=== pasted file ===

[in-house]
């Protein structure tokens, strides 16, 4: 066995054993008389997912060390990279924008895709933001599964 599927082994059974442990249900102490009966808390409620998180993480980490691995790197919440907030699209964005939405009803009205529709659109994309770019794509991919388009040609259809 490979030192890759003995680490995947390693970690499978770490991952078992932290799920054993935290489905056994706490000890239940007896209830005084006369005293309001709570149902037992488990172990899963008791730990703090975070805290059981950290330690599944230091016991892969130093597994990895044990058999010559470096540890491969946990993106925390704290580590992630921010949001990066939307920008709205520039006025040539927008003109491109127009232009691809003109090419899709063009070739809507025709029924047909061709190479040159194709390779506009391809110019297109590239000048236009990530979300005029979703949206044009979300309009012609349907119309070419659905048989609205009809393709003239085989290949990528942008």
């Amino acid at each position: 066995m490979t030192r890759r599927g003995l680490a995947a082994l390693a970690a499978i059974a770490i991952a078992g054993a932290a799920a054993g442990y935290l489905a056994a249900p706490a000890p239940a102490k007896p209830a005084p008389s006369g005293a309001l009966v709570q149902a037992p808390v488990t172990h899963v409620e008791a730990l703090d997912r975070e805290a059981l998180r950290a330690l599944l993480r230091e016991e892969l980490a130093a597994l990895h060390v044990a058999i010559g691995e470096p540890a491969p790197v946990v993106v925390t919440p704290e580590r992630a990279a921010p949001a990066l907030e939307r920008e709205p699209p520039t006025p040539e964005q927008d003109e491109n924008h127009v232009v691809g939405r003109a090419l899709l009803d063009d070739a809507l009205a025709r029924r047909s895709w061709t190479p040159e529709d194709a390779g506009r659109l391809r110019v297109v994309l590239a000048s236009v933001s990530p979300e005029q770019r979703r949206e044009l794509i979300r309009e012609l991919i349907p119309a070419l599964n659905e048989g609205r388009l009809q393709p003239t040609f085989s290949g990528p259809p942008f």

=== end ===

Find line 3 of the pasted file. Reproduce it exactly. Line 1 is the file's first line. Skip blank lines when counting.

């Amino acid at each position: 066995m490979t030192r890759r599927g003995l680490a995947a082994l390693a970690a499978i059974a770490i991952a078992g054993a932290a799920a054993g442990y935290l489905a056994a249900p706490a000890p239940a102490k007896p209830a005084p008389s006369g005293a309001l009966v709570q149902a037992p808390v488990t172990h899963v409620e008791a730990l703090d997912r975070e805290a059981l998180r950290a330690l599944l993480r230091e016991e892969l980490a130093a597994l990895h060390v044990a058999i010559g691995e470096p540890a491969p790197v946990v993106v925390t919440p704290e580590r992630a990279a921010p949001a990066l907030e939307r920008e709205p699209p520039t006025p040539e964005q927008d003109e491109n924008h127009v232009v691809g939405r003109a090419l899709l009803d063009d070739a809507l009205a025709r029924r047909s895709w061709t190479p040159e529709d194709a390779g506009r659109l391809r110019v297109v994309l590239a000048s236009v933001s990530p979300e005029q770019r979703r949206e044009l794509i979300r309009e012609l991919i349907p119309a070419l599964n659905e048989g609205r388009l009809q393709p003239t040609f085989s290949g990528p259809p942008f």